30 October. That brings me on to the logistics of this. It is clear that holding the race even in a perfectly peaceful situation would involve a logistical mountain to climb. Not only does it involve moving the Bahrain Grand Prix. It also involves moving the inaugural Indian Grand Prix to the end of the year, which in turn stretches the length of the season to breaking point.

The teams are not happy about the prospect of racing just a couple of weeks before Christmas. By that time, their workers will be overdue a holiday. If the season gets much longer, teams would have to contemplate hiring extra staff. But with everyone involved in Formula 1 desperately trying to keep a lid on costs, this would be a painful step to take.

All of this makes me think, what is really going on here? Is it feasible? What is the real story?

Why move the Indian Grand Prix?

30 October was whispered as a potential date for a rescheduled Bahrain Grand Prix a few weeks ago. My very first thought was, “Why move the Indian Grand Prix?”

Last year there were high-profile troubles with the new Korea International Circuit. The circuit was barely finished in time, as it failed inspection after inspection. In the end, the race could be held — just. But it was marred by a dreadful spray problem in rainy conditions, which some attributed to the type of tarmac that had to be used to lay it in a hurry.

Fernando Alonso recently said, “It was completely dark and it was so wet. It was one hour delayed because of the wet. We could not follow the safety car because of the spray. There were so many things in one race that it remains quite shocking what we did in Korea.”

As far as I’m aware, there is no serious suggestion that the Buddh International Circuit in India is in danger of not being completed in time. But it is not complete yet, with just a few months before the original October slot.

Has the Indian Grand Prix been moved to give the circuit constructors a bit more breathing space to ensure that the circuit is completed properly? To have another Korea-style embarrassment for a second year running is clearly to be avoided.

Perhaps the main aim was to move the Indian Grand Prix, and use Bahrain as the pawn to do it. If the FIA decide that the Bahrain Grand Prix cannot be held after all, they will simply cancel it and keep India in its new 11 December slot.

What’s going on with the 2012 calendar?

On the same day, the provisional 2012 calendar was published. It also had a couple of surprises. Bahrain and India are both in the calendar in the positions you would expect, the same as the original 2011 calendar.

What is a surprise is that Turkey is included — albeit with one of those infamous asterisks. All previous indications were that the 2011 Turkish Grand Prix would be the last one.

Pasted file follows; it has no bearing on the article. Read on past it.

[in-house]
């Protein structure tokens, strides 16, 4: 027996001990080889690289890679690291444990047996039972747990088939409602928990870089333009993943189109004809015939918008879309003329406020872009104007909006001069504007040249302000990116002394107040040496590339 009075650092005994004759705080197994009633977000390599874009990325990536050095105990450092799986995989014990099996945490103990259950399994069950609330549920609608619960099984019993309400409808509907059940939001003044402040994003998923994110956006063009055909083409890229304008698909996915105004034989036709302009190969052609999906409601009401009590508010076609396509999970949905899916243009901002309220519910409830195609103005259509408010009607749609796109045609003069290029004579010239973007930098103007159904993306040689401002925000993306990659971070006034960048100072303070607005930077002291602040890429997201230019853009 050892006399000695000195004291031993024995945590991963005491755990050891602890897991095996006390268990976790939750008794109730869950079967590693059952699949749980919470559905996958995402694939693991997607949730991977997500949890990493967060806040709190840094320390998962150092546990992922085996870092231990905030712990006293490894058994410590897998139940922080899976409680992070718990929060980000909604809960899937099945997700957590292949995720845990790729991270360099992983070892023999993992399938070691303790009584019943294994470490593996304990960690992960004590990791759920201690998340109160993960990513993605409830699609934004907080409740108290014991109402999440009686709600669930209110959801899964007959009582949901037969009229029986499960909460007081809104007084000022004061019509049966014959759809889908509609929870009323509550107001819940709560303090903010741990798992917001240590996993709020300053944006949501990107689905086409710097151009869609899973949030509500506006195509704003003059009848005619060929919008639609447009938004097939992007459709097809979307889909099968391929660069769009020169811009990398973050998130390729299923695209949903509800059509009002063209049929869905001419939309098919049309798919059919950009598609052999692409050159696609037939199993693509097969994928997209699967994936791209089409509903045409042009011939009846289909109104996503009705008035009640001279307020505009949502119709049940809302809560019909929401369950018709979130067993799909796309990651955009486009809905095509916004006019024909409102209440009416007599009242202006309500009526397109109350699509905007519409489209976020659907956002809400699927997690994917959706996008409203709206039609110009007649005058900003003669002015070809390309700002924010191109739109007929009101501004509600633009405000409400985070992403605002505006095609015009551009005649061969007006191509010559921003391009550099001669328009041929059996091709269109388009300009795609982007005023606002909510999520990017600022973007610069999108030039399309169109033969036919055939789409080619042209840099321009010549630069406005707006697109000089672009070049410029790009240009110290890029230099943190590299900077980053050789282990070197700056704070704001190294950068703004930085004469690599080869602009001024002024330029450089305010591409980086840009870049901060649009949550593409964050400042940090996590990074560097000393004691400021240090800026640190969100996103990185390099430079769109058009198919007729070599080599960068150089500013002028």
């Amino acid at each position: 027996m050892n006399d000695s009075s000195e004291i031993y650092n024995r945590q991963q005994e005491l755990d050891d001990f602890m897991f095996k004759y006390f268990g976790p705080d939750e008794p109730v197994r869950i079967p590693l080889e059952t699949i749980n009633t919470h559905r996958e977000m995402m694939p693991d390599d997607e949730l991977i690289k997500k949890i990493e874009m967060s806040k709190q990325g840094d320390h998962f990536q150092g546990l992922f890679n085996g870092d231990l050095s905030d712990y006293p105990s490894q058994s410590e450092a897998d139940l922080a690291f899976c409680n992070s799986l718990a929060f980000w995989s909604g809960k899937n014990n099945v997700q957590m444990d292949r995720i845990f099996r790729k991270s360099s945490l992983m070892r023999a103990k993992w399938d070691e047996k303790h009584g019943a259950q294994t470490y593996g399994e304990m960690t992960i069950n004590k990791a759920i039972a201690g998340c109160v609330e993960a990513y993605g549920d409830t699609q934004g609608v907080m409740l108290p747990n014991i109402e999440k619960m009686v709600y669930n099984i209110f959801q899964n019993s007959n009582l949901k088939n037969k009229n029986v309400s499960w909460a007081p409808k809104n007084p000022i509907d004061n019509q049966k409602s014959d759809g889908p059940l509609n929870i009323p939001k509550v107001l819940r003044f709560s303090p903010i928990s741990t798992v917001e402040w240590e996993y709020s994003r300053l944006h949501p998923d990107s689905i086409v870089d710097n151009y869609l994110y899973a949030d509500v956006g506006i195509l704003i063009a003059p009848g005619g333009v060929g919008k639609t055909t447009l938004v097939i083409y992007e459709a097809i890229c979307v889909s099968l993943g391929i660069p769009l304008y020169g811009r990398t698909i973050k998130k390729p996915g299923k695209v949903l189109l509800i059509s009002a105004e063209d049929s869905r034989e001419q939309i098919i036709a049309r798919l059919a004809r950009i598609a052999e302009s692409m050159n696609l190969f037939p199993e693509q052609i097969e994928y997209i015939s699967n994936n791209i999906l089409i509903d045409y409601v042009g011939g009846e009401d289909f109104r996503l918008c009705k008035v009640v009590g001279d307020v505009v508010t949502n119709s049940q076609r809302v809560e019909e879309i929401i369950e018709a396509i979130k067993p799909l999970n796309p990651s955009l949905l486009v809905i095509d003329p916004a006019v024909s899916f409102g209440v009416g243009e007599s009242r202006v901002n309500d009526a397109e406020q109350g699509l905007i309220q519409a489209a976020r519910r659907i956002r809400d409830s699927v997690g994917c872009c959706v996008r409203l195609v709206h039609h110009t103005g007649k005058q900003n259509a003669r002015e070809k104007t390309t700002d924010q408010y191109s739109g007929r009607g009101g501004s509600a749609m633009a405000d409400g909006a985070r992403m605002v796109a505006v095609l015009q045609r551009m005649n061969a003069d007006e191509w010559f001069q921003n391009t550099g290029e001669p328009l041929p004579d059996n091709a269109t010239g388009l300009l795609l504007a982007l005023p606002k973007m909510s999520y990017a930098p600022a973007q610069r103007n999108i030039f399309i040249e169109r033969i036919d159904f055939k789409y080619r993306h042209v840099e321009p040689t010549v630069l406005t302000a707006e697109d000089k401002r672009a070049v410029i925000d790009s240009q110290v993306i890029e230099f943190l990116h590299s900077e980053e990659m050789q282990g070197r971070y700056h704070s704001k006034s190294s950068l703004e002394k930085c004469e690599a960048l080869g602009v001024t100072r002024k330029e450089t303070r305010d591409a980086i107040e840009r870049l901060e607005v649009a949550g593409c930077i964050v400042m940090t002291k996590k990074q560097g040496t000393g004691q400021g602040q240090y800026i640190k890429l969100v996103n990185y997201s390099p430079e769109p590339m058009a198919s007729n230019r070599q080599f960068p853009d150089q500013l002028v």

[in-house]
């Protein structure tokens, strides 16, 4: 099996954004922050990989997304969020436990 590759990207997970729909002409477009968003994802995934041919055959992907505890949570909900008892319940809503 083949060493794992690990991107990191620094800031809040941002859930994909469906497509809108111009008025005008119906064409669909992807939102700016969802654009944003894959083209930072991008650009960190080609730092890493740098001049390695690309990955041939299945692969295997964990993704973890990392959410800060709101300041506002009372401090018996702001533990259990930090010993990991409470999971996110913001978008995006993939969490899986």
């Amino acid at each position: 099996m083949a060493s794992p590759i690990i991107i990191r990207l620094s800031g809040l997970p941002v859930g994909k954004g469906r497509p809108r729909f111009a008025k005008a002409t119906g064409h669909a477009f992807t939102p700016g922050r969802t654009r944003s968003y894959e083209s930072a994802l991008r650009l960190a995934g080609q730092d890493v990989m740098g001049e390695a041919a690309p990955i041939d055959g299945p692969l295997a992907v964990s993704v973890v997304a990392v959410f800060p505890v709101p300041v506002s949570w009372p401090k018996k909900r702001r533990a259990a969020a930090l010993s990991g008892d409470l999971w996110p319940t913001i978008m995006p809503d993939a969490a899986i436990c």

With the addition of the United States Grand Prix, this nudges the calendar up to 21 grands prix. This has always been a big no-no. Even 20 races is pushing the limit of what the teams are in favour of. Bernie Ecclestone claims his aim is for a 20 race calendar. Jean Todt says that there will “absolutely not” be as many as 21 races next season, despite the provisional calendar.

So what’s going on? It seems to me like the powers that be are trying to cover all the bases. If Bahrain can’t take place next year, Turkey is ready to go and Bernie has his 20 races. Similarly, if India can’t take place, or the USA, or indeed any other race, the backup plan is there.

With one extra race in the calendar anyway, this looks like a way for Bernie Ecclestone to be sure that, after this year’s hiccups, 2012 will have 20 races.

Another grand prix, and another Sebastian Vettel victory. In terms of race results, it is now on a par with Michael Schumacher’s 1994 campaign. Five wins and a 2nd place from the first six races. It is difficult to get much more dominant than that.

For the 2010 World Champion, 2011 is looking much easier. Some drivers, like Kimi Räikkönen, lose their hunger after they become World Champion. Others are taken to a new level. When the best driver in the world becomes better, it’s truly scary.

But despite his World Champion status, some still argue that Sebastian Vettel somehow isn’t the best driver.

Mechanical advantage

After all, he has the best car — and that is indisputable. Who can say what Fernando Alonso, Lewis Hamilton or Jenson Button might be able to achieve in that awesome Red Bull?

On the other hand, Vettel has the upper-hand over Mark Webber. Vettel’s advantage was marginal last year. But this year he is much more dominant. Comparatively, Mark Webber is struggling in the supposedly all-conquering Red Bull.